If your adult child (over age 18) will claim disability based on an impairment that originated in childhood, the Social Security Administration will want proof of the existence of the impairment even if your child was not eligible for Supplemental Security Income (SSI) benefits when under 18.
You may not think it important at the moment, but you should preserve your child’s school records. Not transcripts—but special education records. People would be surprised that schools destroy the so called “permanent record” they were threatened with as a child. A records request beyond seven years will usually only get the transcript of grades.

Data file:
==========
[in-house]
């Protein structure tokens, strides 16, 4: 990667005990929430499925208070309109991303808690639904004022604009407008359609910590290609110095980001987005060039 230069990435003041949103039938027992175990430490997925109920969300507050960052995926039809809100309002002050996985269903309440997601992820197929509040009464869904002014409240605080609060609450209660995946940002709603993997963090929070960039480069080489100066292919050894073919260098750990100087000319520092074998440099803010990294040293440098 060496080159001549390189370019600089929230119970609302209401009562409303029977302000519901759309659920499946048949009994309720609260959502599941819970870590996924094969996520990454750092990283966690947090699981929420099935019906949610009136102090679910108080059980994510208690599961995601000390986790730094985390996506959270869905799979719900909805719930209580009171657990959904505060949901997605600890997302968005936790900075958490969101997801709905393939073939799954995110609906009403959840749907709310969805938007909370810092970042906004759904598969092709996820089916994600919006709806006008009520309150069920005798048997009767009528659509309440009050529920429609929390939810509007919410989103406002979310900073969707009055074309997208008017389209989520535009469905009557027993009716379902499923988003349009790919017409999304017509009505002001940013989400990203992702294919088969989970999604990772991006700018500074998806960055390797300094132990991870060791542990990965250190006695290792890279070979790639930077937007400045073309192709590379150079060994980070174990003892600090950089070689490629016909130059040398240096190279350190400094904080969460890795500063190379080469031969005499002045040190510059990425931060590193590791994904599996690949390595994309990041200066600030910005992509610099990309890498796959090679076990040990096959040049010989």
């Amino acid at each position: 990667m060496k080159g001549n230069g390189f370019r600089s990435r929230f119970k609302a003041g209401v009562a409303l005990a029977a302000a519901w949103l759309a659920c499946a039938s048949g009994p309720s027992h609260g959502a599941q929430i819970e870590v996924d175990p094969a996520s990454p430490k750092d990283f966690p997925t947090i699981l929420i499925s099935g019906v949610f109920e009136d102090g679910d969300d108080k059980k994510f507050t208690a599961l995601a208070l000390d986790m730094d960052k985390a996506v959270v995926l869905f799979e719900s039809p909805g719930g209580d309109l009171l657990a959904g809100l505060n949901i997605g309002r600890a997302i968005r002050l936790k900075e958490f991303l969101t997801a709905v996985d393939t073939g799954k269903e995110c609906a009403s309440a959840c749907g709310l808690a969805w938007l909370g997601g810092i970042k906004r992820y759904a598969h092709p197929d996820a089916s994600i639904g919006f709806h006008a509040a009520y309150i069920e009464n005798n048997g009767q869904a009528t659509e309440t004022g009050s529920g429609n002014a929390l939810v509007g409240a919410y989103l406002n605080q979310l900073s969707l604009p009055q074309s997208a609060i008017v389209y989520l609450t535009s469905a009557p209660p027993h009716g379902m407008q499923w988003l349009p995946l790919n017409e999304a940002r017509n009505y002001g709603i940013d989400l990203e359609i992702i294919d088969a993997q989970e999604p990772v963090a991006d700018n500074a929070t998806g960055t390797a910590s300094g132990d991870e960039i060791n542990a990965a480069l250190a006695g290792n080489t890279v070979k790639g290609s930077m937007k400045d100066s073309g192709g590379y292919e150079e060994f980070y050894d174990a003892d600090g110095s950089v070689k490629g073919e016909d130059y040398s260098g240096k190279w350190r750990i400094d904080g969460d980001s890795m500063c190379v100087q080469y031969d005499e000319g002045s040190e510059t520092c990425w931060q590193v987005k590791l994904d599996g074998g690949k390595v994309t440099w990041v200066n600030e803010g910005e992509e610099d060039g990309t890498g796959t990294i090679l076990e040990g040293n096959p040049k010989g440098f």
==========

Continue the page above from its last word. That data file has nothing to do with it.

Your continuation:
If your child is receiving any type of assistance due to mental retardation, learning disorder, autism, or a physical impairment, keep all records associated with the school’s decision. This would include the papers you receive at the Admission, Review, and Dismissal (ARD) meeting, including the Individual Education Plan (IEP). If the school performed any testing (literacy, IQ, or psychological), I recommend asking for a copy. Even if your child takes a modified standardized test, keep a copy of the results for your records.
For experienced representation in your disabled adult child’s Social Security disability claim, contact the Board Certified attorneys at Morgan & Weisbrod.
by Paul B. Burkhalter Managing Partner of Morgan & Weisbrod, Board Certified in Social Security Disability Law.